Busy vibrant high streets ‘a distant memory’

Nathan Hopper, owner of Simply Kitchens UK, Plymouth, says the Government must do more to support retailers and help them to breathe new life into our failing high streets


As the British Retail Consortium calls for a further two-year freeze on business rates, it makes me question the credibility of the current rates system.

I feel desperately sorry for a large number of high-street retailers, especially independents, who don’t have large e-commerce operations to fund their ‘shop windows’.  The days of the busy and vibrant high streets for many towns and cities are sadly becoming a distant memory.

Speaking from a business that is under way with the building of a new £1.2 million showroom, I can tell you first-hand how much pressure there is in local government to keep town centres alive. There is a reluctance to grant ‘A1’ retail usage to independent retail business wishing to build or relocate out of town. Strangely enough, that doesn’t seem to apply to national chains, but that’s another story…

My experience over the past three years, while looking to grow our business, has opened my eyes as to how local government needs to evolve and take a look at high streets with a fresh set of eyes. It needs to let go of businesses such as ours, where a high-street location just isn’t going to work for us. Yes, we’re classed as a retailer, but how can you compare a kitchen showroom business looking for a 10,000sq ft showroom with a florist or a coffee shop? Our needs are completely different to theirs and as such should be considered.

Across the UK, there are many examples of some great town and city centres. They show some great diversity and further evidence that, to be successful, the face of the high street has to change and evolve for modern times.  As more mainstream businesses move online and ‘out of town’, their voids need to be filled with niche businesses that attract entrepreneurs  ̶  businesses that really focus on service and personal interaction, that give people cause and a desire to visit the high street once again, businesses that venture into leisure and lifestyle pursuits as more and more of us purchase the day-to-day mundane things online.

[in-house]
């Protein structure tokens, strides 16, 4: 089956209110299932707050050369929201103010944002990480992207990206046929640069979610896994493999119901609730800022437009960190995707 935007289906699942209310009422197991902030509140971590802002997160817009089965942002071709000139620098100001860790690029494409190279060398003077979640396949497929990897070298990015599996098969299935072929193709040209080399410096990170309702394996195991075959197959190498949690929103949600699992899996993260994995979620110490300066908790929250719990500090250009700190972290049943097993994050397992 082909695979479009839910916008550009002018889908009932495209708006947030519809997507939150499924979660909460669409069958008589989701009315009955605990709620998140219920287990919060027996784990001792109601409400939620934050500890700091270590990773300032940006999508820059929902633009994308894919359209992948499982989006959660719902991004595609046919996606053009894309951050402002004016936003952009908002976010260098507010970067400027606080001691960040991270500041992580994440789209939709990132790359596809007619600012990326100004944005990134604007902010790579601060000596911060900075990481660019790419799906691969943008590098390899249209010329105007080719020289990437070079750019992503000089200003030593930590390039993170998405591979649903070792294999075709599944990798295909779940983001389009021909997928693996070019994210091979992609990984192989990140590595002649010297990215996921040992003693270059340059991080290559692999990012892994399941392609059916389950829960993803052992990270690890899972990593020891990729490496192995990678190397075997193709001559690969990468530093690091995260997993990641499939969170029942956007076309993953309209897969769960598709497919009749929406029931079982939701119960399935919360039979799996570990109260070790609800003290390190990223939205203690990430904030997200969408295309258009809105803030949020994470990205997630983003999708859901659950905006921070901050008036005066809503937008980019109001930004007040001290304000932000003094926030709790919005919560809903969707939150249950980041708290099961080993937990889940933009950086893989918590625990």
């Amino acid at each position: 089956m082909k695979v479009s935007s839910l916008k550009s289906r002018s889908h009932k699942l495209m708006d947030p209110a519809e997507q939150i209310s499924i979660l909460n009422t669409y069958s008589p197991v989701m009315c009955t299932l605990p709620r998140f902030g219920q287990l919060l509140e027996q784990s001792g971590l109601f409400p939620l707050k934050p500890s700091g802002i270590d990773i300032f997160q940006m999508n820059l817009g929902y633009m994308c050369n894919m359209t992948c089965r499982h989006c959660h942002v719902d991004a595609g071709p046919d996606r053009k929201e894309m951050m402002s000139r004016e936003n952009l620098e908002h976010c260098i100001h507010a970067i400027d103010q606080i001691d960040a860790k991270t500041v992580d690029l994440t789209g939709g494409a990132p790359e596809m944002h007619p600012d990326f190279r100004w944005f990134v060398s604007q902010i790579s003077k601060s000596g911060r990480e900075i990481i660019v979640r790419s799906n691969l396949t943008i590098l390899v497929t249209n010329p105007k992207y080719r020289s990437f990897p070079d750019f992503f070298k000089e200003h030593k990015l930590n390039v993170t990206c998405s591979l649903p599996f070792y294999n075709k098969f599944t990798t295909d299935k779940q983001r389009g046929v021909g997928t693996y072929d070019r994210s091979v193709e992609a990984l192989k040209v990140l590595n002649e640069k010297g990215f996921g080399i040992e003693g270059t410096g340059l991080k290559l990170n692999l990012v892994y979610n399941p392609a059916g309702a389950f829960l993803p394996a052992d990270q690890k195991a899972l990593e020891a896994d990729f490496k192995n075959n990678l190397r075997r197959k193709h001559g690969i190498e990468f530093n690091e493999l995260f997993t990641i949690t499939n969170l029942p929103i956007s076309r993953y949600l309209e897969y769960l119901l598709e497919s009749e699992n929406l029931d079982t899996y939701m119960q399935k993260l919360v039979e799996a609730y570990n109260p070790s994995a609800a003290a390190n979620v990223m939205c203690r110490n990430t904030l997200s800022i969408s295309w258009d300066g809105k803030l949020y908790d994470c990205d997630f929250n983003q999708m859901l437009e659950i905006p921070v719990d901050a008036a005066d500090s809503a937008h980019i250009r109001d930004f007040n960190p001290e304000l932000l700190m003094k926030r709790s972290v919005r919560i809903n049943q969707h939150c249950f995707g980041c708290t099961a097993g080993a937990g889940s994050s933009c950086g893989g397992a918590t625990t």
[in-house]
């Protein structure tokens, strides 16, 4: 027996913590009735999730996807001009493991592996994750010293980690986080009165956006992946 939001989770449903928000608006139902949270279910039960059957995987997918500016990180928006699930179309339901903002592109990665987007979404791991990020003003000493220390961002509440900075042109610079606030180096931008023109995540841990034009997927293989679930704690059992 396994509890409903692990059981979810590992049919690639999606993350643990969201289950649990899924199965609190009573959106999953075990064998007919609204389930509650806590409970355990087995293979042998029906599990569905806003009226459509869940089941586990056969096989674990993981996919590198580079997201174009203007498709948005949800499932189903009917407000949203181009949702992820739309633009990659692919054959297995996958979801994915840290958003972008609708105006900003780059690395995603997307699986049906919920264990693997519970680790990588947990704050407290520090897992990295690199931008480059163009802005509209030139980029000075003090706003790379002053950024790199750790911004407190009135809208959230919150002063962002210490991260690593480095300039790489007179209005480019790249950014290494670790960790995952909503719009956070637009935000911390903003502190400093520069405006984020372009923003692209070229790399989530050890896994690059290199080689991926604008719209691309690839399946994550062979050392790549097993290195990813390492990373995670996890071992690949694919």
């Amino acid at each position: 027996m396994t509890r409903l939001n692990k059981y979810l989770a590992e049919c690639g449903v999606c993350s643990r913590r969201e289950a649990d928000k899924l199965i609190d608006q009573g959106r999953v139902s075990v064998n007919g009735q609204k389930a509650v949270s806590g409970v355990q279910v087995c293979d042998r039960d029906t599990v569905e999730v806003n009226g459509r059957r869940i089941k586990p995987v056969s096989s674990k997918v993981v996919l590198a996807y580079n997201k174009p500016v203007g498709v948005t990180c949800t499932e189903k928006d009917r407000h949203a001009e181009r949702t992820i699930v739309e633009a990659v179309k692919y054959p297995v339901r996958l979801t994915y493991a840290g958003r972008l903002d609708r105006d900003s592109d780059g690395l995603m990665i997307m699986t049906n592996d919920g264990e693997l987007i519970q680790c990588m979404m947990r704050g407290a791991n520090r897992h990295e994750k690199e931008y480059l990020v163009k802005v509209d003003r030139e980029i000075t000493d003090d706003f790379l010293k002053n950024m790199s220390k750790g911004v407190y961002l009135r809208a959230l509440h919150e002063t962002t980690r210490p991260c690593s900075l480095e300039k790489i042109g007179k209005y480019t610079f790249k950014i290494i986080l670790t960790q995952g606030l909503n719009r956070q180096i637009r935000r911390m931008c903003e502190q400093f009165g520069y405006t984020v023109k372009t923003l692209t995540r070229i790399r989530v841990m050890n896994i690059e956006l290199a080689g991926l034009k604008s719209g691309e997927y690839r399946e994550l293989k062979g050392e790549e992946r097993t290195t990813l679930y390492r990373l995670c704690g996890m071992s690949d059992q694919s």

The only way that this will happen is if these businesses are given the financial support that they need. For sure, rates relief and freezes on future increases help, but I don’t believe are the answer.

The support has to go further. I am not wishing to burden myself or my peers with increased rates, but for smaller businesses and more specialised retailers, who bring interest to the high street, they need more support.

I believe a more tailored approach should be taken to business rates. It should be something measured in ‘output’ rather than ‘input’.  There are many businesses operating from small premises benefiting from rates relief that are hugely profitable, while on the flip side there are large business spaces, particularly in retail, where the occupiers are struggling to cover costs.

It may be slightly controversial, and I am sure that there will those who disagree with me, but a levy of business rates based upon output and profitability would seem far more sensible. It encourages start-ups, some diversity in the high street and, most importantly, would hopefully inject some much-needed life back into it.

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